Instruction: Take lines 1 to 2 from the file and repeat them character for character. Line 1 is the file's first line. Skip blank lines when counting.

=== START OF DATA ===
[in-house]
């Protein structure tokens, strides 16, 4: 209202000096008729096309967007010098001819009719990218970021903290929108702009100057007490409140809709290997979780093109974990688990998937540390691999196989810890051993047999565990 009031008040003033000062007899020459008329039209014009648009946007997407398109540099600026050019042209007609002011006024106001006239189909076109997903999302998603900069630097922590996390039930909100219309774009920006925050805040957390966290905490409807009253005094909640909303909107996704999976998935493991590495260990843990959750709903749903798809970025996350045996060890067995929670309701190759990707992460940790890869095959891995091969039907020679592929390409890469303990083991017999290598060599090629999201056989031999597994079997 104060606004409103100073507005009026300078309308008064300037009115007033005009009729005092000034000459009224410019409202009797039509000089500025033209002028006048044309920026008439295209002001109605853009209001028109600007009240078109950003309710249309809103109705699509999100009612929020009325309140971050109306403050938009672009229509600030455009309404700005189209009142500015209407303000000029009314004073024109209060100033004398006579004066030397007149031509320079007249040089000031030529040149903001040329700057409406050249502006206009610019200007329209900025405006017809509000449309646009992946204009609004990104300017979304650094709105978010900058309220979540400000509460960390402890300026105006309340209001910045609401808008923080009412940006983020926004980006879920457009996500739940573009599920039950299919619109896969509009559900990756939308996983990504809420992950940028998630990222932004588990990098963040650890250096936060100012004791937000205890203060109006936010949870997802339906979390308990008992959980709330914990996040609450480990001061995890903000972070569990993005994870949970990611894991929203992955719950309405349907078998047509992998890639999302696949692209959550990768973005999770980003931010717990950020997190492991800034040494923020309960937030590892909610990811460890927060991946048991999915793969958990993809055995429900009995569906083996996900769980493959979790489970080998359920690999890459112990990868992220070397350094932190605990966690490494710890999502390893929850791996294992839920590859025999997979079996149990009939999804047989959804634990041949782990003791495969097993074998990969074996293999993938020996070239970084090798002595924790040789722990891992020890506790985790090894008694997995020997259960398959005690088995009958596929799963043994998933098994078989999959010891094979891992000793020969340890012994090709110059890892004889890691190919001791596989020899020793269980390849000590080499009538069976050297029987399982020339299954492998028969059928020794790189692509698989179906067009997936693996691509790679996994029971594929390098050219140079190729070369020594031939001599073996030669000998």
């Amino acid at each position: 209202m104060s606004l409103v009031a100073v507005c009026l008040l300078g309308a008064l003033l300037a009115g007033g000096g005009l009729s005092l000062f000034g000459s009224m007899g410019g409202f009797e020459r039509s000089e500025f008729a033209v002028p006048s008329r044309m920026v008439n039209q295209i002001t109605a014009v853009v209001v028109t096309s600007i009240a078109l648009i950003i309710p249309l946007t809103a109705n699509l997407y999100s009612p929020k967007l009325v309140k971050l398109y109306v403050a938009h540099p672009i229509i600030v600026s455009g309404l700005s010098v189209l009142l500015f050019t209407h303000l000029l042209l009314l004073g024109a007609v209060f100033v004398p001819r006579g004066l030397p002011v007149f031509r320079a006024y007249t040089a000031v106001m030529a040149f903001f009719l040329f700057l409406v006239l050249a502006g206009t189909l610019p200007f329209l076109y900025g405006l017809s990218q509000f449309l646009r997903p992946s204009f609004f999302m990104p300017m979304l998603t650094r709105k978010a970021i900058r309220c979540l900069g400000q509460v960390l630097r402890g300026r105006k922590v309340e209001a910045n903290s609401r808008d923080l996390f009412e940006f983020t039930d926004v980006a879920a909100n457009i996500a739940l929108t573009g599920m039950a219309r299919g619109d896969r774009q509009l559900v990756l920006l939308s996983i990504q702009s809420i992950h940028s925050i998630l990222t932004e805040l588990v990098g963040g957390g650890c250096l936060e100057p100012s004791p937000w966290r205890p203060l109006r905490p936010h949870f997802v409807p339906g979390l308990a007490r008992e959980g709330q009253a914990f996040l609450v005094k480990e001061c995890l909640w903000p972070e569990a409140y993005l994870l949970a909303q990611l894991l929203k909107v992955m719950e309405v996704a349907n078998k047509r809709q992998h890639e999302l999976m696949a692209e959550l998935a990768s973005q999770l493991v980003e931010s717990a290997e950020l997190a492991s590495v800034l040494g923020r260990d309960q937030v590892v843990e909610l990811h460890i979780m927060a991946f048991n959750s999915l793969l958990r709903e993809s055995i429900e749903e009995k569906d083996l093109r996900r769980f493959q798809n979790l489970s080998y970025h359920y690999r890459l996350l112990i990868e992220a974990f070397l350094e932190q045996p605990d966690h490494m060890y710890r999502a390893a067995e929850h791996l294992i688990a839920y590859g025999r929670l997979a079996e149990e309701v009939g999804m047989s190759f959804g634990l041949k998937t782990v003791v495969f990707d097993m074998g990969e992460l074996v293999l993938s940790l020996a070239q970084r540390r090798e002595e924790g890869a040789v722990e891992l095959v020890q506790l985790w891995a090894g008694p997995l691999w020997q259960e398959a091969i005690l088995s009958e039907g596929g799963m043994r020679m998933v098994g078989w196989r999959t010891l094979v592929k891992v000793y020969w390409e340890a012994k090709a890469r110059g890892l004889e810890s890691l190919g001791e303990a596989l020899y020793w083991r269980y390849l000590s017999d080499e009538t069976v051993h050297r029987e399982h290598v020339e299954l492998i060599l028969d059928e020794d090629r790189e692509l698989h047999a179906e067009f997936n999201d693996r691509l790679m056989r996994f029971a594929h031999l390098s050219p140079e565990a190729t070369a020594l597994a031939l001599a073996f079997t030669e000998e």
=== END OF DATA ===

[in-house]
């Protein structure tokens, strides 16, 4: 209202000096008729096309967007010098001819009719990218970021903290929108702009100057007490409140809709290997979780093109974990688990998937540390691999196989810890051993047999565990 009031008040003033000062007899020459008329039209014009648009946007997407398109540099600026050019042209007609002011006024106001006239189909076109997903999302998603900069630097922590996390039930909100219309774009920006925050805040957390966290905490409807009253005094909640909303909107996704999976998935493991590495260990843990959750709903749903798809970025996350045996060890067995929670309701190759990707992460940790890869095959891995091969039907020679592929390409890469303990083991017999290598060599090629999201056989031999597994079997 104060606004409103100073507005009026300078309308008064300037009115007033005009009729005092000034000459009224410019409202009797039509000089500025033209002028006048044309920026008439295209002001109605853009209001028109600007009240078109950003309710249309809103109705699509999100009612929020009325309140971050109306403050938009672009229509600030455009309404700005189209009142500015209407303000000029009314004073024109209060100033004398006579004066030397007149031509320079007249040089000031030529040149903001040329700057409406050249502006206009610019200007329209900025405006017809509000449309646009992946204009609004990104300017979304650094709105978010900058309220979540400000509460960390402890300026105006309340209001910045609401808008923080009412940006983020926004980006879920457009996500739940573009599920039950299919619109896969509009559900990756939308996983990504809420992950940028998630990222932004588990990098963040650890250096936060100012004791937000205890203060109006936010949870997802339906979390308990008992959980709330914990996040609450480990001061995890903000972070569990993005994870949970990611894991929203992955719950309405349907078998047509992998890639999302696949692209959550990768973005999770980003931010717990950020997190492991800034040494923020309960937030590892909610990811460890927060991946048991999915793969958990993809055995429900009995569906083996996900769980493959979790489970080998359920690999890459112990990868992220070397350094932190605990966690490494710890999502390893929850791996294992839920590859025999997979079996149990009939999804047989959804634990041949782990003791495969097993074998990969074996293999993938020996070239970084090798002595924790040789722990891992020890506790985790090894008694997995020997259960398959005690088995009958596929799963043994998933098994078989999959010891094979891992000793020969340890012994090709110059890892004889890691190919001791596989020899020793269980390849000590080499009538069976050297029987399982020339299954492998028969059928020794790189692509698989179906067009997936693996691509790679996994029971594929390098050219140079190729070369020594031939001599073996030669000998």